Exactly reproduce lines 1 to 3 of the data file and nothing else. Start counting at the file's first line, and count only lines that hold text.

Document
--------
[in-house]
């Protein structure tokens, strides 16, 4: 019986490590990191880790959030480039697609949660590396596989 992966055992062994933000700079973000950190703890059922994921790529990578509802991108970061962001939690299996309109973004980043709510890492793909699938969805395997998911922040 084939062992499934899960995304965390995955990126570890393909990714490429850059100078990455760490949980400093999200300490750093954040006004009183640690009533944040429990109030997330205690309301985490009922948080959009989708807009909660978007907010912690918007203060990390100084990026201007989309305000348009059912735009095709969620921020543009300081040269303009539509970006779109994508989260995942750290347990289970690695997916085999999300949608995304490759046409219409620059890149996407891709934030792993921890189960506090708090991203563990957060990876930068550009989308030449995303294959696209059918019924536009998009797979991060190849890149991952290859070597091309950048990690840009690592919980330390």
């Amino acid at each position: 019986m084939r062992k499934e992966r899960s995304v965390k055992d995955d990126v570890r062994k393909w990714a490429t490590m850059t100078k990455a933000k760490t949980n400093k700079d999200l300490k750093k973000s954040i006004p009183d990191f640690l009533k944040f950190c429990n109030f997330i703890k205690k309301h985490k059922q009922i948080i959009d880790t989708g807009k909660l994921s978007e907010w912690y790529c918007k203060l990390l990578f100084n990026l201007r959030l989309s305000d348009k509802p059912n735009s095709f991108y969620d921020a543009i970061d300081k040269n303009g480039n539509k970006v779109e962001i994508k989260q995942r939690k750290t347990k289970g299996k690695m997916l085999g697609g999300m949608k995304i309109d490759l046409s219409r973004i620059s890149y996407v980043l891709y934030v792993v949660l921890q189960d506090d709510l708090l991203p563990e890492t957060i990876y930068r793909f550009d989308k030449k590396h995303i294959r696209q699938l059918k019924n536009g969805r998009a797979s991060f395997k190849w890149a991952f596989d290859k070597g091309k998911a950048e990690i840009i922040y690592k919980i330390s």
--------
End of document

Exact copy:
[in-house]
């Protein structure tokens, strides 16, 4: 019986490590990191880790959030480039697609949660590396596989 992966055992062994933000700079973000950190703890059922994921790529990578509802991108970061962001939690299996309109973004980043709510890492793909699938969805395997998911922040 084939062992499934899960995304965390995955990126570890393909990714490429850059100078990455760490949980400093999200300490750093954040006004009183640690009533944040429990109030997330205690309301985490009922948080959009989708807009909660978007907010912690918007203060990390100084990026201007989309305000348009059912735009095709969620921020543009300081040269303009539509970006779109994508989260995942750290347990289970690695997916085999999300949608995304490759046409219409620059890149996407891709934030792993921890189960506090708090991203563990957060990876930068550009989308030449995303294959696209059918019924536009998009797979991060190849890149991952290859070597091309950048990690840009690592919980330390």
């Amino acid at each position: 019986m084939r062992k499934e992966r899960s995304v965390k055992d995955d990126v570890r062994k393909w990714a490429t490590m850059t100078k990455a933000k760490t949980n400093k700079d999200l300490k750093k973000s954040i006004p009183d990191f640690l009533k944040f950190c429990n109030f997330i703890k205690k309301h985490k059922q009922i948080i959009d880790t989708g807009k909660l994921s978007e907010w912690y790529c918007k203060l990390l990578f100084n990026l201007r959030l989309s305000d348009k509802p059912n735009s095709f991108y969620d921020a543009i970061d300081k040269n303009g480039n539509k970006v779109e962001i994508k989260q995942r939690k750290t347990k289970g299996k690695m997916l085999g697609g999300m949608k995304i309109d490759l046409s219409r973004i620059s890149y996407v980043l891709y934030v792993v949660l921890q189960d506090d709510l708090l991203p563990e890492t957060i990876y930068r793909f550009d989308k030449k590396h995303i294959r696209q699938l059918k019924n536009g969805r998009a797979s991060f395997k190849w890149a991952f596989d290859k070597g091309k998911a950048e990690i840009i922040y690592k919980i330390s």